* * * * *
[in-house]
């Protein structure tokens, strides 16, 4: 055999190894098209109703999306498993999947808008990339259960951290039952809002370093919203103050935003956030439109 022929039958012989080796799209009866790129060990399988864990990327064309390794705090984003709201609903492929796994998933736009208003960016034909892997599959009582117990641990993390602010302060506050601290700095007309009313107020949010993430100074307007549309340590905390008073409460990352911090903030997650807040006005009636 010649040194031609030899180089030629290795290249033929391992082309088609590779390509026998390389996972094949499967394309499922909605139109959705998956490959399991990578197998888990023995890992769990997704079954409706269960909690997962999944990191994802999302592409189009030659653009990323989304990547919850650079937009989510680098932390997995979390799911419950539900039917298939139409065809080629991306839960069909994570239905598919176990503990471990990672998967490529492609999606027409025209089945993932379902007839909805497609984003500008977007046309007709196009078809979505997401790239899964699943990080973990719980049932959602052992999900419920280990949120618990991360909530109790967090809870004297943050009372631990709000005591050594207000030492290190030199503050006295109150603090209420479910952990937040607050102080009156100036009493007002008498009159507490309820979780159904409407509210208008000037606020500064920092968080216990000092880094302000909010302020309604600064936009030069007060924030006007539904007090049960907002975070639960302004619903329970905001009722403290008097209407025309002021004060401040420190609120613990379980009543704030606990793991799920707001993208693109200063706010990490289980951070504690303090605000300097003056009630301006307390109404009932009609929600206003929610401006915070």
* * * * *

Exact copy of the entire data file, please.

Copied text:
[in-house]
């Protein structure tokens, strides 16, 4: 055999190894098209109703999306498993999947808008990339259960951290039952809002370093919203103050935003956030439109 022929039958012989080796799209009866790129060990399988864990990327064309390794705090984003709201609903492929796994998933736009208003960016034909892997599959009582117990641990993390602010302060506050601290700095007309009313107020949010993430100074307007549309340590905390008073409460990352911090903030997650807040006005009636 010649040194031609030899180089030629290795290249033929391992082309088609590779390509026998390389996972094949499967394309499922909605139109959705998956490959399991990578197998888990023995890992769990997704079954409706269960909690997962999944990191994802999302592409189009030659653009990323989304990547919850650079937009989510680098932390997995979390799911419950539900039917298939139409065809080629991306839960069909994570239905598919176990503990471990990672998967490529492609999606027409025209089945993932379902007839909805497609984003500008977007046309007709196009078809979505997401790239899964699943990080973990719980049932959602052992999900419920280990949120618990991360909530109790967090809870004297943050009372631990709000005591050594207000030492290190030199503050006295109150603090209420479910952990937040607050102080009156100036009493007002008498009159507490309820979780159904409407509210208008000037606020500064920092968080216990000092880094302000909010302020309604600064936009030069007060924030006007539904007090049960907002975070639960302004619903329970905001009722403290008097209407025309002021004060401040420190609120613990379980009543704030606990793991799920707001993208693109200063706010990490289980951070504690303090605000300097003056009630301006307390109404009932009609929600206003929610401006915070």